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  • About
  • The Global ETD Search service is a free service for researchers to find electronic theses and dissertations. This service is provided by the Networked Digital Library of Theses and Dissertations.
    Our metadata is collected from universities around the world. If you manage a university/consortium/country archive and want to be added, details can be found on the NDLTD website.
1

Manufacturing in Dallas a study of effects /

McKnight, Tom L. January 1955 (has links)
Thesis (Ph. D.)--University of Wisconsin--Madison, 1955. / Typescript. Vita. eContent provider-neutral record in process. Description based on print version record. Includes bibliographical references (leaves 235-245).
2

On reusing functional tests in manufacturing testing

Kang, Jian January 1900 (has links)
Thesis (Ph.D.)--University of Nebraska-Lincoln, 2007. / Title from title screen (site viewed May. 20, 2008). PDF text: vi, 107 p. : col. ill. ; 646 K. UMI publication number: AAT 3284262. Includes bibliographical references. Also available in microfilm and microfiche formats.
3

Recommendations for a train-the-trainer program at Clopay Building Products Company, Baldwin, WI

Hein, Beth A. January 1998 (has links) (PDF)
Thesis--PlanB (M.S.)--University of Wisconsin--Stout, 1998. / Includes bibliographical references.
4

Essays on firm turnover, growth, and investment behavior in Ethiopian manufacturing

Gebreeyesus, Mulu. January 1900 (has links)
Thesis (doctoral)--Göteborgs Universitet, 2006. / Added t.p. with thesis statement inserted. Includes bibliographical references.
5

Manufacturing in the United States, 1860-1870

Crawford, Finla Goff, January 1922 (has links)
Thesis (Ph. D.)--University of Wisconsin--Madison, 1922. / Typescript. Includes the author's The paper industry, 1860-1870 / By F.G. Crawford, based on Chapter 4 of the thesis, and reprinted from The paper industry (Chicago, Ill. : Apr.-May 1925), leaves 53-58, 223-228. eContent provider-neutral record in process. Description based on print version record. Includes bibliographical references (leaves 214-221).
6

Changes in manufacturing industries in Wisconsin, 1921-1933 as measured by fluctuations in the number of wage earners in seventy selected manufacturing industries

Hadley, Clausin D., January 1937 (has links)
Thesis (Ph. D.)--University of Wisconsin--Madison, 1937. / Typescript. Includes abstract and vita. eContent provider-neutral record in process. Description based on print version record. Includes bibliographical references (leaves 252-254).
7

The spatial relocation of Mexico's largest exporting industries a comparative study of five metropolitan areas /

Loyola-Trujillo, José, January 2004 (has links)
Thesis (Ph. D.)--George Mason University, 2004. / Vita. Includes bibliographical references (leaves 229-234).
8

An examination of high-performance work skills among manufacturing workers in one Pennsylvania metropolitan statistical area

Shafer, Ronald J. January 2005 (has links)
Thesis (Ph.D.)--Pennsylvania State University, 2005. / Mode of access: World Wide Web.
9

Essays on firm turnover, growth, and investment behavior in Ethiopian manufacturing /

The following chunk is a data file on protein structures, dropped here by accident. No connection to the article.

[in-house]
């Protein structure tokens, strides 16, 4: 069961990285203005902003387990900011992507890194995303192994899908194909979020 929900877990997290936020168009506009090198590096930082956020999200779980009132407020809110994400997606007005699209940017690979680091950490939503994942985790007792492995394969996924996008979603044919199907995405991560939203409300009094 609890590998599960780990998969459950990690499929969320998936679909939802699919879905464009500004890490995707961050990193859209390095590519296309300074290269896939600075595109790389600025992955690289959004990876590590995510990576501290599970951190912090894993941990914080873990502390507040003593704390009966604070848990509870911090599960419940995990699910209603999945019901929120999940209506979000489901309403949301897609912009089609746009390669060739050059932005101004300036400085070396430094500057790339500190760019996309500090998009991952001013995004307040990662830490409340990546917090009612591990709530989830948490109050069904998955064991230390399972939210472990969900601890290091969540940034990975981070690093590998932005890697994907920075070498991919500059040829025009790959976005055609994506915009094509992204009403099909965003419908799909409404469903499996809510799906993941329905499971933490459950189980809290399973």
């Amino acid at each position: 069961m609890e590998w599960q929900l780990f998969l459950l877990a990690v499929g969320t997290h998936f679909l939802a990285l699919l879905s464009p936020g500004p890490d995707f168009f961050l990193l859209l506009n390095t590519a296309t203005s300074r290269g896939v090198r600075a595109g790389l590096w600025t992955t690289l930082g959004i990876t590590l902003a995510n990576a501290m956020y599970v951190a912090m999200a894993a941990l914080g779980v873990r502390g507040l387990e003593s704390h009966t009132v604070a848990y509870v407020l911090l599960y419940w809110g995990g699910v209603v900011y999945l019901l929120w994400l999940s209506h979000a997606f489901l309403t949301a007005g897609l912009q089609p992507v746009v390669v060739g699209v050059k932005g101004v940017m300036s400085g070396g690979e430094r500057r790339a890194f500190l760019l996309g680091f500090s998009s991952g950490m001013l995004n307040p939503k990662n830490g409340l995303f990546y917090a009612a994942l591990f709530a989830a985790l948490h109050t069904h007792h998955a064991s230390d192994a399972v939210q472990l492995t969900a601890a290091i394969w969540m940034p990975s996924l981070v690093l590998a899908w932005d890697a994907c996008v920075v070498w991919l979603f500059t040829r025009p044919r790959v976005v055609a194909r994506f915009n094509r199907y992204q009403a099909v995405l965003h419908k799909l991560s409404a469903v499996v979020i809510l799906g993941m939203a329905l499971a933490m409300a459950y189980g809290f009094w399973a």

Gebreeyesus, Mulu. January 1900 (has links)
Thesis (doctoral)--Göteborgs Universitet, 2006. / Added t.p. with thesis statement inserted. Includes bibliographical references.
10

The culture and human resource management implications of advanced manufacturing technology innovation : the case of Nigeria and New Zealand

Obi, Christian N January 2005 (has links)
There is no doubt that technological innovation is an important element in today's business environment. The importance of new manufacturing technologies is increasing as the business environment is becoming more complex and competitively intense. The environments in which organisations are competing and operating are also increasingly cross-cultural due to the advent of globalisation. Achieving organisational objectives as a result of technological adoption is made more difficult when organisations set out to undertake innovations more suited to a different national environment. This might have posed a great challenge for organisations that are engaged in technology innovation, especially in developing countries like Nigeria. / It has been suggested that the innovation of new manufacturing technologies encourages the restructuring of human resource management strategies, especially employee empowerment and workforce composition, for example by the displacement of low skilled by highly skilled workers. The reason for this, it has been suggested, is based on the assumption that highly skilled and educated employees can be empowered more easily during the implementation of new innovations. However, it has been argued that the extent of employee restructuring will be different across-national boundaries due to differences in national cultural values. / Using an operational-level survey, this study investigates comparatively the implications of culture on human resource management strategies and practices during the implementation of advanced manufacturing technology innovation in Nigeria and New Zealand. Thus, the research questions are concerned with the extent to which differences in similar human resource management strategies practiced in the two distinct national environments: Nigeria and New Zealand, are attributable to differences in their national cultural values. / Data collected through questionnaire administration in over 150 manufacturing establishments and through interview enabled the examination of the relationship between culture and advanced manufacturing technology (including linked and integrated) and human resource management (employee empowerment and workforce composition) interactions in the two countries. / Three broad hypotheses of advanced manufacturing technology-human resource management interactions were developed on the premise of cultural value convergence and divergence. The results indicated that there is little or no convergence on Hofstede's cultural dimensions between the two counties (Nigeria and New Zealand). In other words, there are statistical significant differences in the two countries' values. The test of hypotheses showed that there are significant differences between the two countries in advanced manufacturing technology-human resource management interactions. / Specifically, the statistical analysis revealed that there is more employee empowerment and workforce re-composition in the New Zealand sample than the Nigerian one during the implementation of advanced manufacturing technology, including two categories - linked and integrated. For example, the overall workforce reduction and compositional shift in favour of skilled/educated workers is significantly greater in New Zealand when compared to Nigerian organisations. / Overall, compared to New Zealand, the results indicated that Nigeria has a lesser use of employee empowerment and workforce compositional strategies, which is consistent with their high power distance, high uncertainty avoidance, high collectivism, and short-term orientation position on the Hofstede dimensions. / Thesis (PhDBusinessandManagement)--University of South Australia, 2005